Acknowledgment (Part 2)

Posted in Excerpts/Quotes, My Articles/Point of View/Activities on 2014-07-26 02:43Z by Steven

The journalistic survey, and monographic studies of Obama have been joined by some important anthologies. One of the first notable anthologies written about race and Obama was edited by historian and political scientist Manning Marable and civil rights attorney Kristen Clarke. This volume, entitled Barack Obama and African American Empowerment: The Rise of Black Americas New Leadership (2009), traces the evolution of black leadership and black politics since the civil rights movement, including essays that specifically interrogate the intersection of race and gender. The Speech: Race and Barack Obama’s A More Perfect Union Speech (2009), edited by Denean Sharpley-Whiting, includes key chapters on the Obama speech by Bakari Kitwana and William Julius Wilson. Social scientists Matthew Hughey and Gregory S. Parks compiled an edited volume entitled The Obama’s and a (Post) Racial America? (2011), which examines the unconscious anti-black bias harbored by whites in US society, including commentaries by some noted race scholars. These are but a few of the torrent of scholarly publications on race and the Obama phenomenon. For an extensive list of over 400 publications on Obama see Steven F. Riley’s Mixed Race Studies website: http://www.mixedracestudies.org?cat=63.

Hettie V. Williams and G. Reginald Daniel, “Preface,” in Race and the Obama Phenomenon: The Vision of a More Perfect Multiracial Union, eds. G. Reginald Daniel and Hettie V. Williams (Jackson: University Press of Mississippi, 2014). xvii.

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At last, a home for black history

Posted in Articles, History, Media Archive, United Kingdom on 2014-07-26 02:34Z by Steven

At last, a home for black history

The Guardian
2014-07-23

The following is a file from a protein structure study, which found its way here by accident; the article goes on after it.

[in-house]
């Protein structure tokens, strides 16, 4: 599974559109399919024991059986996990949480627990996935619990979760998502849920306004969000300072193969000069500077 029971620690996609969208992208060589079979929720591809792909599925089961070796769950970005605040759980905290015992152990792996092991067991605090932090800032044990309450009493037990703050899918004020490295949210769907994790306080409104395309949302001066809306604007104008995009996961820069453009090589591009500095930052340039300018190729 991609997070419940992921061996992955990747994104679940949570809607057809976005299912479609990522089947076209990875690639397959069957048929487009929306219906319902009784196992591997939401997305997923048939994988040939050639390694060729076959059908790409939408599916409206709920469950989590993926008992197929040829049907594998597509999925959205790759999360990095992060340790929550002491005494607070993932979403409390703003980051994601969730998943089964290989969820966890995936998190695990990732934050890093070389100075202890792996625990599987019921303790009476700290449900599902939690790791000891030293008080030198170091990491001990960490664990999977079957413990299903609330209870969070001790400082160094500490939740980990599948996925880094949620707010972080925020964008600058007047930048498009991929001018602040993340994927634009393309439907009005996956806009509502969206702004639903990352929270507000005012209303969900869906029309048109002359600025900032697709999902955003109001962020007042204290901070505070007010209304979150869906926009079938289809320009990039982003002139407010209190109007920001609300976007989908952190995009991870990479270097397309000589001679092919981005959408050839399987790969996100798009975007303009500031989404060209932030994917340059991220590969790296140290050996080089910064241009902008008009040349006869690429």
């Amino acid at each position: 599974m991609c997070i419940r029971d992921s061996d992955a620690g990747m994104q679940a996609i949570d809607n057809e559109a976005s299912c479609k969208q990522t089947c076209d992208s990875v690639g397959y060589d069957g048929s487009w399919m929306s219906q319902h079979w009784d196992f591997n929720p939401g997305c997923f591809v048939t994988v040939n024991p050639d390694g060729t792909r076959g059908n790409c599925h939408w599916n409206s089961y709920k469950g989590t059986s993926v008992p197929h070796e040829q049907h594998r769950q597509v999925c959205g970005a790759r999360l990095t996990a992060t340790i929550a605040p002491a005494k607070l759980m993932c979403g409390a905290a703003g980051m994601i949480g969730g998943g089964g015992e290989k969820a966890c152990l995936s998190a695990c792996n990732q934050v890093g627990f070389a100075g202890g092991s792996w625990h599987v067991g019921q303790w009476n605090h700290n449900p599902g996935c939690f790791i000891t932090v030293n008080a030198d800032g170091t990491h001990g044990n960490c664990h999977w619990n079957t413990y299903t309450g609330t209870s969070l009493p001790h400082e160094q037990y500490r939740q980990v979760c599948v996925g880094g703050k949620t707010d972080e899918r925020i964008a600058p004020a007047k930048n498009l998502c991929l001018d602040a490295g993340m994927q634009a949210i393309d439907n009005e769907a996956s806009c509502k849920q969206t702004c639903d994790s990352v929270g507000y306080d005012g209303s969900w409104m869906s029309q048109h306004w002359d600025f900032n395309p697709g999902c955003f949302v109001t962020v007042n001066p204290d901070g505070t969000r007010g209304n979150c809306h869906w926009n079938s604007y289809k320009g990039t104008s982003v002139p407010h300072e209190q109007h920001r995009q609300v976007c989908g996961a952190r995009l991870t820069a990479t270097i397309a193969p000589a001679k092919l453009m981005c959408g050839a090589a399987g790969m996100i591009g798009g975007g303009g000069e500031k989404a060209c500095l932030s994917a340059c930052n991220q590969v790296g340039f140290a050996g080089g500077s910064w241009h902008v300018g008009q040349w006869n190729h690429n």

Paul Reid, Director
Black Cultural Archives

The launch of the Black Cultural Archives will show that our presence in the UK is measured in millennia, not decades

I remember the time I got caned at school. It was the 1970s, and during a history lesson I put my hand up and asked: “Sir, were there people in America before Christopher Columbus?” I wasn’t trying to be difficult, just trying to engage with some complicated questions. But my teacher saw it as some kind of act of subversion.

Like many black males at the time, I was trying to work out my place in British society. And there were no teachers to guide us through our journey of self-discovery. Through my later work as a community youth worker, I realise that today’s young people are still working through these identity issues.

If my teacher had told my class that the black presence in Britain could be measured in millennia, and that we were not just passing through or tagged on to the end of the colonial story, we might have had a different sense of belonging; I might have had a different idea of what was possible; I might have seen something to aspire to…

…In 1981, after the first of these, a group of concerned black people got together seeking a place where the presence and history of black people could be told positively and accurately. Not just the history of enslavement and of Windrush, but a history that goes as far back as the African Roman emperor Septimius Severus, who is buried in York, and tells the story of the continued presence of black people in the United Kingdom ever since. The idea of the Black Cultural Archives was born…

Read the entire article here.

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The participating organizations from across the country reached a consensus that a “check one or more box” format rather than a separate multiracial identifier would serve the highest community good.

Posted in Excerpts/Quotes on 2014-07-25 20:34Z by Steven